Where Are They Now? Misfits Of The Thad Matta Era

Where Are They Now? Misfits Of The Thad Matta Era

Basketball

Where Are They Now? Misfits Of The Thad Matta Era


When Thad Matta was let go in June of last year, a lot of it had to do with the direction of the program in regards to recruiting. Part of that was several kids that lost their way and left the program under unusual circumstances. We take a look at where some of those players are now.


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Where Are They Now? Misfits Of The Thad Matta Era

Managing the emotions and personalities of today’s youth can be difficult, especially at a program the size and magnitude of an Ohio State.

For his first decade, Matta seemed to be able to masterfully handle all that came with recruiting, and managing lofty expectations of kids playing time — somehow keeping everyone happy.

But towards the tale end of his tenure, kids started to get antsy and either get in trouble, or leave the program all together in the most surprising and unusual set of circumstances.

Here’s a look at where some of them ended up.

Braxton Beverly

Beverly actually never made it to Ohio State, and truth be known, he wasn’t a casualty because of Matta. Instead, he decided to re-open his commitment when Matta was let go. Long story short, the NCAA allowed him to look at other places without penalty (with the help of a letter from Matta).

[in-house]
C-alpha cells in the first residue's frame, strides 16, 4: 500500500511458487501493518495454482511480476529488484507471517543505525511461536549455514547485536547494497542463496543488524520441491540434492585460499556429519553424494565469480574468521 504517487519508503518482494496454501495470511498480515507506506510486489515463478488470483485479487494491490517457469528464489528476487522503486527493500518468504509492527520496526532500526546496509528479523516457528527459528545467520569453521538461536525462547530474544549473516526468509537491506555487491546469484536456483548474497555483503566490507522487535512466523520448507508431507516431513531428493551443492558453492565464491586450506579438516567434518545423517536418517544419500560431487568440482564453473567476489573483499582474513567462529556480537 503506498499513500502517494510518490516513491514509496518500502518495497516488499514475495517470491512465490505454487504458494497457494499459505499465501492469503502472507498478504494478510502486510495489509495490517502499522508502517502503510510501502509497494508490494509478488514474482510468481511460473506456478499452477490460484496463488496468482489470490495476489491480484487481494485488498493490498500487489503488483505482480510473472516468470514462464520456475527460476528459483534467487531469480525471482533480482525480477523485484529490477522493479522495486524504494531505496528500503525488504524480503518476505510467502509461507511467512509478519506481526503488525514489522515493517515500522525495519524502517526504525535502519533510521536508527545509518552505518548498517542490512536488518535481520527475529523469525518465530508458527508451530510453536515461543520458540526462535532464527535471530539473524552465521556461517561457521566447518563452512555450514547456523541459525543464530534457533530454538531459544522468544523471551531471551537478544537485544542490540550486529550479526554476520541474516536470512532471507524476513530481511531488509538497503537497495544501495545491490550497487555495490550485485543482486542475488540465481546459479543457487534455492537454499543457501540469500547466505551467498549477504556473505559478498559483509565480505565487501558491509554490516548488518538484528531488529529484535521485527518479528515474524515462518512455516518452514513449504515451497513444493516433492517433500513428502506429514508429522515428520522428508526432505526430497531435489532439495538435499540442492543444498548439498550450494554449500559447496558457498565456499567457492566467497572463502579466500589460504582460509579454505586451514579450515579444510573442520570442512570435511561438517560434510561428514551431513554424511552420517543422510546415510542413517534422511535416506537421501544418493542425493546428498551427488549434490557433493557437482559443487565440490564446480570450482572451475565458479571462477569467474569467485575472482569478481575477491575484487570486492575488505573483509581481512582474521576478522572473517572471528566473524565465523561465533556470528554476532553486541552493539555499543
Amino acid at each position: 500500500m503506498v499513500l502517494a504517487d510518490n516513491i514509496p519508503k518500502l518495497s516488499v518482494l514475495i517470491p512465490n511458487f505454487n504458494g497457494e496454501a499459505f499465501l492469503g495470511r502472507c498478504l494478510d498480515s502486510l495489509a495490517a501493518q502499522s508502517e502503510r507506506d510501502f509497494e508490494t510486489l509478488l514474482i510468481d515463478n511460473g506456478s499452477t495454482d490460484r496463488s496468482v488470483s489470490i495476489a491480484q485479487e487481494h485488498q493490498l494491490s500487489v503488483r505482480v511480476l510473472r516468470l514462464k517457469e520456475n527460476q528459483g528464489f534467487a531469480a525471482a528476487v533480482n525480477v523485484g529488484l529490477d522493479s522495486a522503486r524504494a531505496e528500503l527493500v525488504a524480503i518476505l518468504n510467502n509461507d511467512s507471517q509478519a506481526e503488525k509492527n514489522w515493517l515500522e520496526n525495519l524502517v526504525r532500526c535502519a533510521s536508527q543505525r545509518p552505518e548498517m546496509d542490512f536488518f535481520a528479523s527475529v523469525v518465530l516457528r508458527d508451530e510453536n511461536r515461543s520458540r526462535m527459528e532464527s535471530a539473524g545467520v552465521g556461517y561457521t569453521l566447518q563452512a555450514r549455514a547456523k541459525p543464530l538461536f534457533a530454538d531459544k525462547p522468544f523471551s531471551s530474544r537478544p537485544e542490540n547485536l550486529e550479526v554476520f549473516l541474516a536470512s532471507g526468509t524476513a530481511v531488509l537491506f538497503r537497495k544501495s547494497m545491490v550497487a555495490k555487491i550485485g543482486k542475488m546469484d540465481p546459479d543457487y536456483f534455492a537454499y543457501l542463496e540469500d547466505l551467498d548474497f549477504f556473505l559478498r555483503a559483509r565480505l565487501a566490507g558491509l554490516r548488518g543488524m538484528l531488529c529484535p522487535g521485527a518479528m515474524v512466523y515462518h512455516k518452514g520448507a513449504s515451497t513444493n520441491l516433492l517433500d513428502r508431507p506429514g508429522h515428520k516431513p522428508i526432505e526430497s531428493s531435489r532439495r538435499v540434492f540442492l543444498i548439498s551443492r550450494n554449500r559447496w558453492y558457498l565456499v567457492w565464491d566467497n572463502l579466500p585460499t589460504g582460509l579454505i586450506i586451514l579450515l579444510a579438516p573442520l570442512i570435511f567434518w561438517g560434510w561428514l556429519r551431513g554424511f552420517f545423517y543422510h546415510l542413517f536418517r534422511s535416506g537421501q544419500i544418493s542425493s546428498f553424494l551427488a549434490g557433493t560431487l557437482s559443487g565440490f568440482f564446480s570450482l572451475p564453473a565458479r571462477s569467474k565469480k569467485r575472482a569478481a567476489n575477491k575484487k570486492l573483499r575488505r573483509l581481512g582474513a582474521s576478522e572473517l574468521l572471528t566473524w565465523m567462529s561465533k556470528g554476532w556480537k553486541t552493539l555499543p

In the end, he decided to play at North Carolina State where he made an immediate impact this year, eventually working his way into the starting lineup while averaging 9.5 points and 3.9 assists per game. He should be a staple in Raleigh for a few years to come.

Trevor Thompson

Trevor Thompson started his career at Virginia Tech before transferring to Ohio State because of family medical reasons. He dipped his toes in the NBA draft waters after his sophomore year, then the center/forward decided to forego his senior season and pull the trigger.

It was all a bit curious, because Thompson never fully realized his potential, lacked the drive at times to take it to the next level, but then left anyhow despite needing an additional year in college. In the end, it was probably not the right decision for him. He ended up undrafted and now plays for the Santa Cruz Warriors in the G-League.

A.J. Harris

The Harris transfer was even more mind-boggling and we may never know the full story. The 5-9 point guard was the main table-setting option for Ohio State’s future, and had every opportunity to be one of the faces of the program.

As quick as any guard you’ll see, Harris struggled a little with confidence his freshman season at OSU, averaging just 2.8 points on just 13.1 minutes per game. He would eventually transfer to New Mexico State where he now starts and averaged 9.4 points and 2.9 assists per game. He still has two years of eligibility left.

Austin Grandstaff

We really never got to see much of Grandstaff at Ohio State. He was a part of four players that transferred out after the 2016 season and saw little game action despite coming to Columbus as a four-star recruit.